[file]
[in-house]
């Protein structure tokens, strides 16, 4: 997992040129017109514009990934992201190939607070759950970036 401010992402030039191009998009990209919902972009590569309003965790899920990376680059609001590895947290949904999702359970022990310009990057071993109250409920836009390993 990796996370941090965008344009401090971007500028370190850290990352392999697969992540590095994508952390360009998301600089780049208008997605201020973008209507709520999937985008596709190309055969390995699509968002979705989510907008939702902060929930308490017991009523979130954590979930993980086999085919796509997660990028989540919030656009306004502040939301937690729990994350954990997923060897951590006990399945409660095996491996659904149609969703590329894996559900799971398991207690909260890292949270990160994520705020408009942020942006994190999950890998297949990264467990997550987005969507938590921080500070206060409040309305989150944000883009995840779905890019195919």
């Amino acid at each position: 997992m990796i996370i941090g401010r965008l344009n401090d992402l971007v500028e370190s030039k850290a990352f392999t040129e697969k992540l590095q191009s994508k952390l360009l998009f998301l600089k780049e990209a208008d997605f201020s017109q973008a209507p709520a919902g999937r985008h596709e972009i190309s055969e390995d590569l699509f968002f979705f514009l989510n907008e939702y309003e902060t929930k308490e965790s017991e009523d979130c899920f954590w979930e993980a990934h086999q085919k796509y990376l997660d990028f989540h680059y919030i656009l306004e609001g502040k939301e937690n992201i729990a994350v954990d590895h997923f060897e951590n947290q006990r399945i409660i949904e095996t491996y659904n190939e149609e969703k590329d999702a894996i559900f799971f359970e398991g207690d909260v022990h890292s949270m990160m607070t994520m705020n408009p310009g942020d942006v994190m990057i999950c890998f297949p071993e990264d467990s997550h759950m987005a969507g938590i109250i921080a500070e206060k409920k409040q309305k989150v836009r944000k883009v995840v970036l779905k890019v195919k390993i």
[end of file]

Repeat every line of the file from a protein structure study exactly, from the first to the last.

[in-house]
């Protein structure tokens, strides 16, 4: 997992040129017109514009990934992201190939607070759950970036 401010992402030039191009998009990209919902972009590569309003965790899920990376680059609001590895947290949904999702359970022990310009990057071993109250409920836009390993 990796996370941090965008344009401090971007500028370190850290990352392999697969992540590095994508952390360009998301600089780049208008997605201020973008209507709520999937985008596709190309055969390995699509968002979705989510907008939702902060929930308490017991009523979130954590979930993980086999085919796509997660990028989540919030656009306004502040939301937690729990994350954990997923060897951590006990399945409660095996491996659904149609969703590329894996559900799971398991207690909260890292949270990160994520705020408009942020942006994190999950890998297949990264467990997550987005969507938590921080500070206060409040309305989150944000883009995840779905890019195919």
């Amino acid at each position: 997992m990796i996370i941090g401010r965008l344009n401090d992402l971007v500028e370190s030039k850290a990352f392999t040129e697969k992540l590095q191009s994508k952390l360009l998009f998301l600089k780049e990209a208008d997605f201020s017109q973008a209507p709520a919902g999937r985008h596709e972009i190309s055969e390995d590569l699509f968002f979705f514009l989510n907008e939702y309003e902060t929930k308490e965790s017991e009523d979130c899920f954590w979930e993980a990934h086999q085919k796509y990376l997660d990028f989540h680059y919030i656009l306004e609001g502040k939301e937690n992201i729990a994350v954990d590895h997923f060897e951590n947290q006990r399945i409660i949904e095996t491996y659904n190939e149609e969703k590329d999702a894996i559900f799971f359970e398991g207690d909260v022990h890292s949270m990160m607070t994520m705020n408009p310009g942020d942006v994190m990057i999950c890998f297949p071993e990264d467990s997550h759950m987005a969507g938590i109250i921080a500070e206060k409920k409040q309305k989150v836009r944000k883009v995840v970036l779905k890019v195919k390993i």